I’ve previously written to give a brief general overview of the Zika virus and to tell the story of where it came from. In this article I’ll described where the virus is now and what we expect it to do next.
Zika: where is it now?
There’s been less fuss about Zika in the news since 2016, partly because our improved understanding of the virus means there’s less of a threat from the ‘unknown’ and partly because the number of new cases already seems to be dwindling away as the populations exposed to it have developed ‘herd immunity’.
In November last year, the WHO dropped their classification of Zika as a ‘public health emergency of international concern,’ and transferred responsibility for response to the outbreak from an ’emergency committee’ to a committee with a more long-term outlook. Just last week, Brazil also announced the end of an official ‘state of emergency’ in their country,
According to the WHO, as of March 2017 there were 61 countries with ongoing transmission of Zika (50 of which are in the Americas or Caribbean). There were no new countries with Zika since their previous report in February 2017 and a total of 23 countries which were involved in the Zika outbreak over the past two years now no longer have any evidence for transmission – so the spread of the virus seems to be slowing down, even regressing.
Will Zika start to affect new areas?
To give you a feel of just how widespread Zika could become, here’s a map of the regions which scientists have determined may be suitable for Zika transmission. It’s possible that the virus may spread more in a few more areas which haven’t yet been heavily affected, such as southern USA and South-East Asia, but the majority of the countries which are suitable for Zika transmission have already been affected by the virus.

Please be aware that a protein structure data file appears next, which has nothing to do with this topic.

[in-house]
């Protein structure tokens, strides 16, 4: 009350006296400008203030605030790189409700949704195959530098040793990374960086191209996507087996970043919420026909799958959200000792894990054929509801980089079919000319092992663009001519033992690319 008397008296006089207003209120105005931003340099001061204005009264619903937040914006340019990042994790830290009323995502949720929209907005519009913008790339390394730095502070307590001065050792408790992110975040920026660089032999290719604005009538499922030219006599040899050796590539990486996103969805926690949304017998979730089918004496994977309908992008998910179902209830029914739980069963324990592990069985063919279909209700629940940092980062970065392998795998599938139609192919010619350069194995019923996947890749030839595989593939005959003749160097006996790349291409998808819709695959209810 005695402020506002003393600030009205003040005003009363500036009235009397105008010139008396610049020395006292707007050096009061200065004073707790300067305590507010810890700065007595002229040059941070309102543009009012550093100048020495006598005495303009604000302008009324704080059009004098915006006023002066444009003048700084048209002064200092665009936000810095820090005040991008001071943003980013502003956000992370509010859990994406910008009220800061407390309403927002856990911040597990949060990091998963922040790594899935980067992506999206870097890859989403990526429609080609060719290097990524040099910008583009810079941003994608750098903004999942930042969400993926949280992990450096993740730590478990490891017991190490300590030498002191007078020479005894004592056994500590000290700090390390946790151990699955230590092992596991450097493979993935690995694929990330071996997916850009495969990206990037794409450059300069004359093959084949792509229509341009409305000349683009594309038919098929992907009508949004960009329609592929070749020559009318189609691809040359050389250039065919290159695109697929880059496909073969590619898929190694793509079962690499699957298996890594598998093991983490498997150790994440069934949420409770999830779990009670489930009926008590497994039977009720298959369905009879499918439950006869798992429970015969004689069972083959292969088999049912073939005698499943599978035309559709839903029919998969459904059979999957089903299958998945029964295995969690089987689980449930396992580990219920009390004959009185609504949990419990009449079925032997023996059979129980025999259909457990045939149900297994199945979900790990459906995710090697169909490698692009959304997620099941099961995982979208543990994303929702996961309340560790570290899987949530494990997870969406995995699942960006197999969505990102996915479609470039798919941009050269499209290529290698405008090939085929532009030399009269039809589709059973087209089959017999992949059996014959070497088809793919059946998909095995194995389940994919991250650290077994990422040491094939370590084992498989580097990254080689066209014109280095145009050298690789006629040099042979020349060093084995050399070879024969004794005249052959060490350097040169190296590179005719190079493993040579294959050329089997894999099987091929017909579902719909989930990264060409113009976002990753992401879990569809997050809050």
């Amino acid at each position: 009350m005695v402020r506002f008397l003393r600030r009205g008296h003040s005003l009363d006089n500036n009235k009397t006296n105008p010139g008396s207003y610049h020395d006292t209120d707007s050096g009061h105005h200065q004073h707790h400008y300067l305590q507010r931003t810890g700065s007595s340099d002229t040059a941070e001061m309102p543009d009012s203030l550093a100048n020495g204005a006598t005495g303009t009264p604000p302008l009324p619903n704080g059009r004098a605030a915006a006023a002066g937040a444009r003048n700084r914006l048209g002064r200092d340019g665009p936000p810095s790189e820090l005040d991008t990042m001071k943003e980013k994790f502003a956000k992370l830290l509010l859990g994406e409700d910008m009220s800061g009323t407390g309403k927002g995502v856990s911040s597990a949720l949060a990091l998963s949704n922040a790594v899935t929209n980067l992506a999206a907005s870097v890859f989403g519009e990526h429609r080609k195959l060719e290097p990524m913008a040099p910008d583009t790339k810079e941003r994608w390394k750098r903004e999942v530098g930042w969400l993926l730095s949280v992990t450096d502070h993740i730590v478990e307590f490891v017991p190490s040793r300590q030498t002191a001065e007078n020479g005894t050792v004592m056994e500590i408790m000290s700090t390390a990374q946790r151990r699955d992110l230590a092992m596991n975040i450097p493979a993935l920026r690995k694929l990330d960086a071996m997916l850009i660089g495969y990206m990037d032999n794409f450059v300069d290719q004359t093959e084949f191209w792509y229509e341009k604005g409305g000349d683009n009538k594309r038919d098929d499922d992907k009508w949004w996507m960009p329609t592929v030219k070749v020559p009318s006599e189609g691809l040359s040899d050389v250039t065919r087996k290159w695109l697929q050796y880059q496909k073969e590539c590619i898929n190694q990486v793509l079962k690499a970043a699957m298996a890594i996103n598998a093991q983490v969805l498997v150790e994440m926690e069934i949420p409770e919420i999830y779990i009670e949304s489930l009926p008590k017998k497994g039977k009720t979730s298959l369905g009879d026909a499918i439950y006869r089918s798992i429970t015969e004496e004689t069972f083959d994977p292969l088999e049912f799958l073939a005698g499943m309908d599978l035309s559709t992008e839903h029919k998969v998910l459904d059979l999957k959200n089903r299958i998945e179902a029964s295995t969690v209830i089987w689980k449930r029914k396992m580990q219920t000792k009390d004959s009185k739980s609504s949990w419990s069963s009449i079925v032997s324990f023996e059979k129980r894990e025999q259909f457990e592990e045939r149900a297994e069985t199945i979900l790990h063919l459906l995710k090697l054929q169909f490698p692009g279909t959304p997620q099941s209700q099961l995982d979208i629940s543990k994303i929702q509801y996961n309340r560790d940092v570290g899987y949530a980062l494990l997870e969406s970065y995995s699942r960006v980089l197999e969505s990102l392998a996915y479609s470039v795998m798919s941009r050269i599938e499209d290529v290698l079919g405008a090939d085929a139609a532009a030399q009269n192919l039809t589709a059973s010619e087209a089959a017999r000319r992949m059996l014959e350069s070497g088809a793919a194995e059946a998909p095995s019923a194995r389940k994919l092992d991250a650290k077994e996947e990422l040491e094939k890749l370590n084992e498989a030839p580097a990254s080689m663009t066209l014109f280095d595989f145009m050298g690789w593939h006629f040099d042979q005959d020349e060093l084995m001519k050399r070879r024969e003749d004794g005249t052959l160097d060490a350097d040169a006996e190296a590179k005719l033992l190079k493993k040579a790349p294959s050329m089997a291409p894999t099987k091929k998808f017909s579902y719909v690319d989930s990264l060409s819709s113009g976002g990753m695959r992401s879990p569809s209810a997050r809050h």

What will happen to Zika in the Latin America and the Caribbean?
One prediction is that the virus will continue to affect people here at low, ‘background’ levels, with larger outbreaks only occurring every few years once the level of herd immunity in the population wears off.
This is more or less what happens with another similar virus called ‘dengue’ in the Americas. For example, in the Caribbean, there’s been an established pattern of an outbreak of a different dengue virus sub-type every 3 or 4 years.
In fact, this may have been what Zika’s been doing in Africa all along. New research suggests Zika may have been much more widespread in Africa than we initially realised. Therefore, Zika in the Americas may copy what Zika has been dowing in Africa over the last half-century, with sporadic outbreaks every few years of varying sizes, but no more huge outbreaks like the one seen in 2015-16.
Does this mean that we can relax and forget about Zika?
No! For reasons that I’ve previously explained, I feel passionately that further research on this virus is vital for global health security!
Other articles I’ve written on Zika:
- What I’m doing in Brazil – an article intriducing the resarch project I’m involved with on the Zika virus and its neurological complications.
- Zika virus: an overview
- Zika: where did it come from?
- Zika and its effects on babies: microcephaly and ‘congenital Zika syndrome’